26. tupu says:

    I think the parsing might be as Gaufrid says with ‘use it to cross a piece of water’ as definition.

  27. FLS says:

    We thought this was really quite unenjoyable on the grounds that religious based themes seldom make for interesting solving. Clunge!

  28. Superdad says:

    Is the anagrind in 10a not “non-conformist” rather than double duty place and the definition “of worship”?

  29. Sil van den Hoek says:

    Superdad @ 28, I think it is just as Gaufrid points out: H inside an anagram of PLACE. The anagram indicator used is: non-conformist. And the definition surely “place of worship” (therefore ‘place’ doing double duty ), but there is the confusing thing that one of the meanings of CHAPEL is … nonconformist (as an adjective).
    It’s all a bit too mixed up (to my taste, that is).
    Even “nonconformist place of worship” could be the definition.
    Maybe Boatman is fooling us all, with just “Holy cardinal” leading to CHAPEL ….
    Don’t think so, though. :)

  30. tupu says:

    Hi Sil

    I suspect, for what that’s worth, that both ‘nonconformist’ and ‘place’ are doing double duty here. As Eileen hints, this looks almost like a ‘signature’ feature of this puzzle, but a quick look at his two previous offerings also suggests it is not always his way with clues. Especially in 10a it becomes a sort of structural form of ‘double definition’ that allows different readings of the surface which converge on the same answer. From that point of view the redundancy in the double message is helpful for solving, but I can well understand that you prefer the possibility of stricter parsing. :) Having failed to get 14a (I plumped in desperation for ‘treat sample’, I would have welcomed some such extra pointer for that clue which does seem rather vaguely worded, though others do seem to have got it.

  31. gm4hqf says:

    Thanks Gaufrid

    Afraid that I couldn’t get on Boatmans wavelength with this one.

  32. Wolfie says:

    Gaufrid – thank you for your excellent blog for a very difficult puzzle, which is the first Guardian cryptic for ages that I have abandoned unsolved. Perhaps it would have done better duty as the Saturday prize. Midweek I give myself a one hour limit and was nowhere near finishing when I ran out of time. Still, I confess that I can’t find much to complain about in the clueing.

  33. Martin H says:

    This felt forced; determinedly themed puzzles often do, but ‘crosspiece’ was surely always going to be a demanding element to handle. Simple ‘cross’ might have given the setter more flexibility – we might at least have been spared the repeated splitting that annoyed me and others. One or two questionable definitions and constructions have already been noted, but I’m surprised nobody has remarked on ‘spore’ = ‘seed’. ‘Satirist’ for ‘wit’ seems too loose too.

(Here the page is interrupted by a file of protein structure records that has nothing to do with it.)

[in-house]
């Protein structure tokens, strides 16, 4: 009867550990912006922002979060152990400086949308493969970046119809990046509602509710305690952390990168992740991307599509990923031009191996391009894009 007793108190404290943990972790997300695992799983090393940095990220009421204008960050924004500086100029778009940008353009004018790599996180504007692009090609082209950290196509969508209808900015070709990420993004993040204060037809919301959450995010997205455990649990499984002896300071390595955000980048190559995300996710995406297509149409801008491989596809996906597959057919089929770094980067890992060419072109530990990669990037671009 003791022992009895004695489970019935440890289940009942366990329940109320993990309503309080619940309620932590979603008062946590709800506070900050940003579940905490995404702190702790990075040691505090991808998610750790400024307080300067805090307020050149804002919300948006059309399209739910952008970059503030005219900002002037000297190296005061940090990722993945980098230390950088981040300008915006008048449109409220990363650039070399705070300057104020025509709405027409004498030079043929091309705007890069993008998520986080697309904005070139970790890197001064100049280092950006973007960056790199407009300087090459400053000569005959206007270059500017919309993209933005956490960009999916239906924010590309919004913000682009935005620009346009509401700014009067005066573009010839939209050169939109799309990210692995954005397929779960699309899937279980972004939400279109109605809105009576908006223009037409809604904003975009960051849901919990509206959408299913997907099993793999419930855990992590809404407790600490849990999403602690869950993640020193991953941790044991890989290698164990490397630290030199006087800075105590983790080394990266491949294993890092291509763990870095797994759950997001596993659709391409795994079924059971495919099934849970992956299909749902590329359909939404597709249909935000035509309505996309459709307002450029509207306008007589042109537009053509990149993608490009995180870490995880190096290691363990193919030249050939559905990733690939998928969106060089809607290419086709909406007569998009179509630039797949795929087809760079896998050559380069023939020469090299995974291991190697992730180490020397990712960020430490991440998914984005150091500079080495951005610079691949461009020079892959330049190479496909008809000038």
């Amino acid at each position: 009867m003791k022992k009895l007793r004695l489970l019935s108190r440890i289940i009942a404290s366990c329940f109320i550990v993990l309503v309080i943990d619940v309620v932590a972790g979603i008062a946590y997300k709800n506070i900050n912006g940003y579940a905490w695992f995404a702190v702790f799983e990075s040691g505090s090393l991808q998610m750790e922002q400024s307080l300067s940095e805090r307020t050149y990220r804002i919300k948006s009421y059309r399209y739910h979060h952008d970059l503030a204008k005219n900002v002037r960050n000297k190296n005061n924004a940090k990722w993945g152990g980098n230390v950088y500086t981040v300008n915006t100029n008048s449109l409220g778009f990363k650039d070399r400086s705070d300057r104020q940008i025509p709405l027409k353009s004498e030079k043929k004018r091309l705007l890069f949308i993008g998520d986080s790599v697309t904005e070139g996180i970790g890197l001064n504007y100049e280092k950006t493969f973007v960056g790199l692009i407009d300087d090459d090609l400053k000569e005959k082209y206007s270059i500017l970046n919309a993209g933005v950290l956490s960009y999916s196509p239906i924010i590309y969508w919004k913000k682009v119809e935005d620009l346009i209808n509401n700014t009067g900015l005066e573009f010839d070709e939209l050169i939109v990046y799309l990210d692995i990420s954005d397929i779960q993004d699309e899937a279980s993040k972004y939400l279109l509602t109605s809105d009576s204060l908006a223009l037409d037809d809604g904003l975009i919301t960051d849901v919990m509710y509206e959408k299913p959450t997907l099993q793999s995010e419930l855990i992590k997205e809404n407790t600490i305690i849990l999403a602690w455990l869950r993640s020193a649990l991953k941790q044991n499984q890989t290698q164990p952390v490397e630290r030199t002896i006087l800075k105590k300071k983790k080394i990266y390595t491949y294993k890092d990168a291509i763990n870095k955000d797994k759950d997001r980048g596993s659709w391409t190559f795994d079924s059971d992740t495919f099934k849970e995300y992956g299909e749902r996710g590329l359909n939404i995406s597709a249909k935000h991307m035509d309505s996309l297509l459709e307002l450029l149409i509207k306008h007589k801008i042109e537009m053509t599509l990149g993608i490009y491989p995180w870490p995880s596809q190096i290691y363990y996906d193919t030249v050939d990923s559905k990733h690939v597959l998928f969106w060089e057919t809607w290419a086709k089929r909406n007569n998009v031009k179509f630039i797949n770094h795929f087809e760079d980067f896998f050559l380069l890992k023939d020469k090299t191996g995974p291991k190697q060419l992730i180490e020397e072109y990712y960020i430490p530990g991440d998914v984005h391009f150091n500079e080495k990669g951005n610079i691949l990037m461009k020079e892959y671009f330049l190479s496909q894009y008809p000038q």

Some lovely inventive and witty clues weren’t really enough to make this the excellent puzzle it could have been.

  34. Dad'sLad says:

    Thanks Gaufrid,

    I am a bit stubborn about trying to solve the puzzle before leaving for work in the morning and posting straightaway if there’s anything to help with. But this took all of 35 minutes this morning even with liberal use of the check button, swallowing posting (and breakfast!) time, hence my late appearance.

    Still not sure what to make of this. The answers are very fair with no obscure words/names at all – in stark contrast to some weekday puzzles this year. The less common meaning of THWART and the PINHEAD quote I didn’t know but they are fair clues. Nevertheless I still didn’t get the usual degree of satisfaction from completion. But hey-ho we all have our crosses to bear.

  35. Brian Harris says:

    Thought this was pretty awful for the most part. Overly complex constructions and some very tenuous synonyms (“wit” does not equal “satirist” as Martin H points out). Didn’t like the theme either. Too clever and no fun. Struggled to complete 3/4 of it then gave it.

  36. PeeDee says:

    Thanks Gaufrid, I needed your aid for the last couple of entires, very tough.

    I thought Boatman traded off some tighness in the clueing to get good surfaces in this puzzle. The surfaces were very good, I was immediately hooked by some of the clues, especially the leading clue 7 across which I just had to try and solve immediately. I can forgive bending of the rules when it results in an interesting and intriguing puzzle. I think that a talented setter taking liberties for effect is not the same thing as a weakly constructed puzzle from a poor setter.

  37. Carrots says:

    Not many puzzles recently that I`ve had to cheat with in order to get a start. I chose TRIAL SAMPLE and the clue to this solution alone should have sent me to bed in a darkened room, nursing a migraine. Foolishly, I persisted, and before it was put to bed after a couple of joyless hours, I felt that I`d lost a friend (Boatman) who has entertained and bedevilled us so joyously in the past.